'Consumers now have high-speed internet on the high street and we can link media offers to where they are and offer a very rich, integrated experience.

'We are in a highly saturated, competitive market,' says Cowdry. 'But we are still looking to grow our revenues and deepen the relationship we have with our customers, tying in the new businesses with the core business. What we are doing, at the simplest level, is enhancing our communications experience.'

Cowdry believes consumers will find the transformation 'amazing', but does not underestimate what comes with a move into mobile payments - in particular, the mountains of data.

Located in the Czech Republic will be what Cowdry describes as the 'biggest business intelligence project in Europe. Evolving from a mobile to a digital communications company, Cowdry says, will vastly increase the data flow O2 must manage. Huge banks of servers have been installed to deal with the CRM analysis.

Even Clive Humby, co-founder of Tesco's data-analysis arm, dunnhumby, has talked to O2 about use of its data. Cowdry was impressed. 'Tesco's model is incredibly intelligent,' she says. 'It is not the data you collect, but what you do with the data to benefit (both) customers and us. It is all about personalising.'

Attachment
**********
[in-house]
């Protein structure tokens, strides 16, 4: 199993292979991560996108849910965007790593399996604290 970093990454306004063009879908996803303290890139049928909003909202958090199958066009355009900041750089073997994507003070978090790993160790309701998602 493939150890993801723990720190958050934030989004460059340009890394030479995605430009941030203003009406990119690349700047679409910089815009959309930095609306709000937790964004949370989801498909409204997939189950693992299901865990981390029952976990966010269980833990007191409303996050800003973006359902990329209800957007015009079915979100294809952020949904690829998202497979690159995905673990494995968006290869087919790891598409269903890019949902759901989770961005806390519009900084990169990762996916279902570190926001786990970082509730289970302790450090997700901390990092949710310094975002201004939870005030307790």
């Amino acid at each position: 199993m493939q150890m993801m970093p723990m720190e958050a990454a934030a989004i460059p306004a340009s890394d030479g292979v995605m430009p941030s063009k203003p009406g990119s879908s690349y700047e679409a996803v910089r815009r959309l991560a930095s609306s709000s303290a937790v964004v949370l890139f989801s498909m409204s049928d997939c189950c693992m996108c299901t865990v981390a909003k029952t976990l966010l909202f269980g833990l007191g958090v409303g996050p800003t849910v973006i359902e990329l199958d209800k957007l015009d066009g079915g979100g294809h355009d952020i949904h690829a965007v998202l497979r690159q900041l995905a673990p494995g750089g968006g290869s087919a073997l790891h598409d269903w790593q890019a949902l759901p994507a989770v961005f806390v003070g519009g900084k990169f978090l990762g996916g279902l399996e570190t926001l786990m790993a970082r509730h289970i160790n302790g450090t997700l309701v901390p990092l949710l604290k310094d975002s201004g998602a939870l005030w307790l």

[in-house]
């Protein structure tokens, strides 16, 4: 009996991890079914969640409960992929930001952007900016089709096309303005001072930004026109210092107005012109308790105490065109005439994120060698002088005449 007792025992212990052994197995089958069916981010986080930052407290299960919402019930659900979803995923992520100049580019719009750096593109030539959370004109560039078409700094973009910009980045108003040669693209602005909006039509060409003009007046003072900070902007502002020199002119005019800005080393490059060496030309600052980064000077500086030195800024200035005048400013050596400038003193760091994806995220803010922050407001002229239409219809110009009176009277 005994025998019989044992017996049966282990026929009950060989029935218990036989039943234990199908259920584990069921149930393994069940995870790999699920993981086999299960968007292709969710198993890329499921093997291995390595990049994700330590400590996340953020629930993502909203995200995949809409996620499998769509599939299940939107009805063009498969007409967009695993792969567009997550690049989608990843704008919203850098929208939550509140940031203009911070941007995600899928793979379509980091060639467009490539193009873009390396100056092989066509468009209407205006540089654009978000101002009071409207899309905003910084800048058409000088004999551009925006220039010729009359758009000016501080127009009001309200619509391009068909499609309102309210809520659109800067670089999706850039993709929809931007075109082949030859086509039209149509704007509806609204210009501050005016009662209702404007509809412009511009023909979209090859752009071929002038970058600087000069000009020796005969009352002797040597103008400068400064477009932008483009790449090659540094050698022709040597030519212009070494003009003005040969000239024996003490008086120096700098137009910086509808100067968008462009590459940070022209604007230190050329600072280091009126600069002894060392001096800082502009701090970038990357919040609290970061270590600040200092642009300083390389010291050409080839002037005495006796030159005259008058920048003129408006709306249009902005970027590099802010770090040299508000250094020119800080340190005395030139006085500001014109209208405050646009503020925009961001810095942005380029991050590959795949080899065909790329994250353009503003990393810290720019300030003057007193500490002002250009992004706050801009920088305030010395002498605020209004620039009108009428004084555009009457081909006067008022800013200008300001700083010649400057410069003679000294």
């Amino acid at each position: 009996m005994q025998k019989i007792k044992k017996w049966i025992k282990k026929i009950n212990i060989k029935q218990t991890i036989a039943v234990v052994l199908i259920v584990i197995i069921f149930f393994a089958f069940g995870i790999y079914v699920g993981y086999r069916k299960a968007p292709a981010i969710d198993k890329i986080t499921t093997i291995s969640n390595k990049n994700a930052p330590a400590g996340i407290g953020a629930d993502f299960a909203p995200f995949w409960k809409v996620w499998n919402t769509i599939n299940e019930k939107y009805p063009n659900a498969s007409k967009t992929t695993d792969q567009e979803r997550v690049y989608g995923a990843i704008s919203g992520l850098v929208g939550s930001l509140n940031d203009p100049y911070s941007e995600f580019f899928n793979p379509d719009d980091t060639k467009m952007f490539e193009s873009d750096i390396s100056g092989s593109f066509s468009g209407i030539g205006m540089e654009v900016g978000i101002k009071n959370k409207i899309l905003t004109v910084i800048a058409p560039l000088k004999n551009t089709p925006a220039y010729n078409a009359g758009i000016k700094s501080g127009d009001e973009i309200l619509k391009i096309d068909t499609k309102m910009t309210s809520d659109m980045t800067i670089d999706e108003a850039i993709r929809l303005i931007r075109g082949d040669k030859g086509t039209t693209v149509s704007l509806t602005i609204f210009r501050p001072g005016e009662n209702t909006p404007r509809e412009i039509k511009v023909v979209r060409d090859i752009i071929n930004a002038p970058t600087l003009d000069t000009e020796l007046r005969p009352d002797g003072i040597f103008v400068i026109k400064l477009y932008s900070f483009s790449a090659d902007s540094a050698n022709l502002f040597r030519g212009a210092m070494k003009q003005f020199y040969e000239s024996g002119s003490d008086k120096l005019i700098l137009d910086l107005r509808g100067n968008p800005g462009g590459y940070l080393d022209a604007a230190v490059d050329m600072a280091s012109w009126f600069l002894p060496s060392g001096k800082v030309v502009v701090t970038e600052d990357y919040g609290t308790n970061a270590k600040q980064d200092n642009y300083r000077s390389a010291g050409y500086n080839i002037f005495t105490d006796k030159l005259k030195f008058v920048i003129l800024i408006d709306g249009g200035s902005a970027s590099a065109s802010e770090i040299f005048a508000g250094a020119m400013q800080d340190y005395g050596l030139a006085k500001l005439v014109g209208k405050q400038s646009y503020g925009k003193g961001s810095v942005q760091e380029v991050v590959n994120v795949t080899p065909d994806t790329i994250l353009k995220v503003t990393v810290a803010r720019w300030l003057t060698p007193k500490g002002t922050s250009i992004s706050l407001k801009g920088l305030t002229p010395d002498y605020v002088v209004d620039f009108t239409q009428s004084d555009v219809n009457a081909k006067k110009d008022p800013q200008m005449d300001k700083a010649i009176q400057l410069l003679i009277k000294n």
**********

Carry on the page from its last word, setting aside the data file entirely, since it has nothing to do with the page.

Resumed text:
Even with these business areas, Cowdry's claim that O2 is no longer a mobile operator, but a 'digital communications company', competing with Google and Facebook, requires a leap of faith.

However, Cowdry says innovation will not have an immediate impact. 'What we are talking about now will come through.

It is taking social-network experiences through to mobile - and with ecommerce, media, new and different ways to text and call. The market is about to change.'

Under her guidance, O2 is determined to pursue its role as industry pace-setter. Just as in comparison with dreary Slough, Cowdry is certain it will help the brand outshine even the funkiest of rivals.

Inside work
1991-1997: Various marketing roles, Stena Line
1997-1999: Marketing manager, Heathrow Express, BAA
1999-2001: Marketing manager, prepay, BT Cellnet
2001-present: Head of consumer marketing, rising to marketing director,
O2
Outside work
Car: Lexus Hybrid
Handset: BlackBerry for work, iPhone for everything else
Most recent apps: Internet radio ('for me'), Happy Mrs Chicken ('for the
little one') and Lego ('for the bigger one')
Likes: Bold prints